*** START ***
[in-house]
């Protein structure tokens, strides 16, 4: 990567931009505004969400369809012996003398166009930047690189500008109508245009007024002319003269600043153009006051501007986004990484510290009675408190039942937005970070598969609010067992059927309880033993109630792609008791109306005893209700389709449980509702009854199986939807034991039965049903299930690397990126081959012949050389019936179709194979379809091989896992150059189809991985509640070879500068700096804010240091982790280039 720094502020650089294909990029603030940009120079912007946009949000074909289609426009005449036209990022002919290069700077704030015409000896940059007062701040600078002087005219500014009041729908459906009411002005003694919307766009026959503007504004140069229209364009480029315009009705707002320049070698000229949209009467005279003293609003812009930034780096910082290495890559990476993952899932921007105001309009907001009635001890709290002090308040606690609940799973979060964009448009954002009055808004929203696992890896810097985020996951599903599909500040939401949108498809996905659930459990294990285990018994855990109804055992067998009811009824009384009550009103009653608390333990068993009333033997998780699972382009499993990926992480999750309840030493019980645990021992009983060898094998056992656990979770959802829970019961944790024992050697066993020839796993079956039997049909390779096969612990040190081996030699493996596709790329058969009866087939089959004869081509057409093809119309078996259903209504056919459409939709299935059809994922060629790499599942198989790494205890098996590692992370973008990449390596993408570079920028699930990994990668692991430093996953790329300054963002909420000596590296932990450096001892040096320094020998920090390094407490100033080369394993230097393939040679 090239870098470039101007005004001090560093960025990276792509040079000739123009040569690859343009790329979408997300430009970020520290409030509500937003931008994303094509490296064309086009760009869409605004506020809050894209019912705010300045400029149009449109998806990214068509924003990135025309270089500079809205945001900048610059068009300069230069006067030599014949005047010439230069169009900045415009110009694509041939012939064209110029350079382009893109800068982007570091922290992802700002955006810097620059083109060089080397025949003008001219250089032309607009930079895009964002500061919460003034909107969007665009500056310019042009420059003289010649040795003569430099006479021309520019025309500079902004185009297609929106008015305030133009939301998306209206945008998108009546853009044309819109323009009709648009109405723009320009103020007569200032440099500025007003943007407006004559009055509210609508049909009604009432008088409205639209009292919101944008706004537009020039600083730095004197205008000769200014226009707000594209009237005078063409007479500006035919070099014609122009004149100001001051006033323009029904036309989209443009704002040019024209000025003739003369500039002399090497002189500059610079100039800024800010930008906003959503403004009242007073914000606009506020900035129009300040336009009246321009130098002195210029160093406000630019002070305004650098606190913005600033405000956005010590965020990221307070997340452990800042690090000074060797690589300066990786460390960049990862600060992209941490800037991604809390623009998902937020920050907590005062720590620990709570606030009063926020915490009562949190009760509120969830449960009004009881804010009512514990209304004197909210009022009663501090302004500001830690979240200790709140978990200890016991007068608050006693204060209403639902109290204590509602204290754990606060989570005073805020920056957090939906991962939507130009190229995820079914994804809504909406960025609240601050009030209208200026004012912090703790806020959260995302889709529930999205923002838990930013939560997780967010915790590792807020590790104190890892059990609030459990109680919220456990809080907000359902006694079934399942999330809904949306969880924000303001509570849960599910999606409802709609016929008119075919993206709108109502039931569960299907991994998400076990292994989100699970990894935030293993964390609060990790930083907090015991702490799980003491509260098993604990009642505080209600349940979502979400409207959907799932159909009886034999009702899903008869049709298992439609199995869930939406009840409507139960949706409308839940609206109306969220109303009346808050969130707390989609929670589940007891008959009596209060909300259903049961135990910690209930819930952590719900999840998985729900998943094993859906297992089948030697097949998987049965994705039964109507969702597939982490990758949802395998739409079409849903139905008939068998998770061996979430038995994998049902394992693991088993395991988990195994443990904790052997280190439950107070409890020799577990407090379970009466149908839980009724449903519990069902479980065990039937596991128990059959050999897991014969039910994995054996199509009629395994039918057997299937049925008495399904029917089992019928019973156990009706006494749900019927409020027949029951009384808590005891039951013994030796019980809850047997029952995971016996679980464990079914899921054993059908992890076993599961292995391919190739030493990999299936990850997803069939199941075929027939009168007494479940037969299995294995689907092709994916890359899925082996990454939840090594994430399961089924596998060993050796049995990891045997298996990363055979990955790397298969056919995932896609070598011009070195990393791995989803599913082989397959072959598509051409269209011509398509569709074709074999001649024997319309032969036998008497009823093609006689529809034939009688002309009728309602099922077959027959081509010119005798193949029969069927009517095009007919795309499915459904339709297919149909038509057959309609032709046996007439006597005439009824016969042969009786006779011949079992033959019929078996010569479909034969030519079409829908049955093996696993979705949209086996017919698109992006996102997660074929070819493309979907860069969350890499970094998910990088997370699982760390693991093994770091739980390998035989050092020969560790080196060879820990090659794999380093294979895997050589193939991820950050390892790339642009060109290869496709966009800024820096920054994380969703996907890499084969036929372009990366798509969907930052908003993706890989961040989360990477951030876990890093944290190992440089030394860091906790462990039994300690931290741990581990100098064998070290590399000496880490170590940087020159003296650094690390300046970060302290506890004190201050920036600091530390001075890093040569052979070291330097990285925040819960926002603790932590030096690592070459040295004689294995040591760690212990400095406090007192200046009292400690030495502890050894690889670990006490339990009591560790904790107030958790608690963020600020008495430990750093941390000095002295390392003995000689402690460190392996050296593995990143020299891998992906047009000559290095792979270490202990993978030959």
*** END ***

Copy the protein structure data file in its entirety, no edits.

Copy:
[in-house]
């Protein structure tokens, strides 16, 4: 990567931009505004969400369809012996003398166009930047690189500008109508245009007024002319003269600043153009006051501007986004990484510290009675408190039942937005970070598969609010067992059927309880033993109630792609008791109306005893209700389709449980509702009854199986939807034991039965049903299930690397990126081959012949050389019936179709194979379809091989896992150059189809991985509640070879500068700096804010240091982790280039 720094502020650089294909990029603030940009120079912007946009949000074909289609426009005449036209990022002919290069700077704030015409000896940059007062701040600078002087005219500014009041729908459906009411002005003694919307766009026959503007504004140069229209364009480029315009009705707002320049070698000229949209009467005279003293609003812009930034780096910082290495890559990476993952899932921007105001309009907001009635001890709290002090308040606690609940799973979060964009448009954002009055808004929203696992890896810097985020996951599903599909500040939401949108498809996905659930459990294990285990018994855990109804055992067998009811009824009384009550009103009653608390333990068993009333033997998780699972382009499993990926992480999750309840030493019980645990021992009983060898094998056992656990979770959802829970019961944790024992050697066993020839796993079956039997049909390779096969612990040190081996030699493996596709790329058969009866087939089959004869081509057409093809119309078996259903209504056919459409939709299935059809994922060629790499599942198989790494205890098996590692992370973008990449390596993408570079920028699930990994990668692991430093996953790329300054963002909420000596590296932990450096001892040096320094020998920090390094407490100033080369394993230097393939040679 090239870098470039101007005004001090560093960025990276792509040079000739123009040569690859343009790329979408997300430009970020520290409030509500937003931008994303094509490296064309086009760009869409605004506020809050894209019912705010300045400029149009449109998806990214068509924003990135025309270089500079809205945001900048610059068009300069230069006067030599014949005047010439230069169009900045415009110009694509041939012939064209110029350079382009893109800068982007570091922290992802700002955006810097620059083109060089080397025949003008001219250089032309607009930079895009964002500061919460003034909107969007665009500056310019042009420059003289010649040795003569430099006479021309520019025309500079902004185009297609929106008015305030133009939301998306209206945008998108009546853009044309819109323009009709648009109405723009320009103020007569200032440099500025007003943007407006004559009055509210609508049909009604009432008088409205639209009292919101944008706004537009020039600083730095004197205008000769200014226009707000594209009237005078063409007479500006035919070099014609122009004149100001001051006033323009029904036309989209443009704002040019024209000025003739003369500039002399090497002189500059610079100039800024800010930008906003959503403004009242007073914000606009506020900035129009300040336009009246321009130098002195210029160093406000630019002070305004650098606190913005600033405000956005010590965020990221307070997340452990800042690090000074060797690589300066990786460390960049990862600060992209941490800037991604809390623009998902937020920050907590005062720590620990709570606030009063926020915490009562949190009760509120969830449960009004009881804010009512514990209304004197909210009022009663501090302004500001830690979240200790709140978990200890016991007068608050006693204060209403639902109290204590509602204290754990606060989570005073805020920056957090939906991962939507130009190229995820079914994804809504909406960025609240601050009030209208200026004012912090703790806020959260995302889709529930999205923002838990930013939560997780967010915790590792807020590790104190890892059990609030459990109680919220456990809080907000359902006694079934399942999330809904949306969880924000303001509570849960599910999606409802709609016929008119075919993206709108109502039931569960299907991994998400076990292994989100699970990894935030293993964390609060990790930083907090015991702490799980003491509260098993604990009642505080209600349940979502979400409207959907799932159909009886034999009702899903008869049709298992439609199995869930939406009840409507139960949706409308839940609206109306969220109303009346808050969130707390989609929670589940007891008959009596209060909300259903049961135990910690209930819930952590719900999840998985729900998943094993859906297992089948030697097949998987049965994705039964109507969702597939982490990758949802395998739409079409849903139905008939068998998770061996979430038995994998049902394992693991088993395991988990195994443990904790052997280190439950107070409890020799577990407090379970009466149908839980009724449903519990069902479980065990039937596991128990059959050999897991014969039910994995054996199509009629395994039918057997299937049925008495399904029917089992019928019973156990009706006494749900019927409020027949029951009384808590005891039951013994030796019980809850047997029952995971016996679980464990079914899921054993059908992890076993599961292995391919190739030493990999299936990850997803069939199941075929027939009168007494479940037969299995294995689907092709994916890359899925082996990454939840090594994430399961089924596998060993050796049995990891045997298996990363055979990955790397298969056919995932896609070598011009070195990393791995989803599913082989397959072959598509051409269209011509398509569709074709074999001649024997319309032969036998008497009823093609006689529809034939009688002309009728309602099922077959027959081509010119005798193949029969069927009517095009007919795309499915459904339709297919149909038509057959309609032709046996007439006597005439009824016969042969009786006779011949079992033959019929078996010569479909034969030519079409829908049955093996696993979705949209086996017919698109992006996102997660074929070819493309979907860069969350890499970094998910990088997370699982760390693991093994770091739980390998035989050092020969560790080196060879820990090659794999380093294979895997050589193939991820950050390892790339642009060109290869496709966009800024820096920054994380969703996907890499084969036929372009990366798509969907930052908003993706890989961040989360990477951030876990890093944290190992440089030394860091906790462990039994300690931290741990581990100098064998070290590399000496880490170590940087020159003296650094690390300046970060302290506890004190201050920036600091530390001075890093040569052979070291330097990285925040819960926002603790932590030096690592070459040295004689294995040591760690212990400095406090007192200046009292400690030495502890050894690889670990006490339990009591560790904790107030958790608690963020600020008495430990750093941390000095002295390392003995000689402690460190392996050296593995990143020299891998992906047009000559290095792979270490202990993978030959």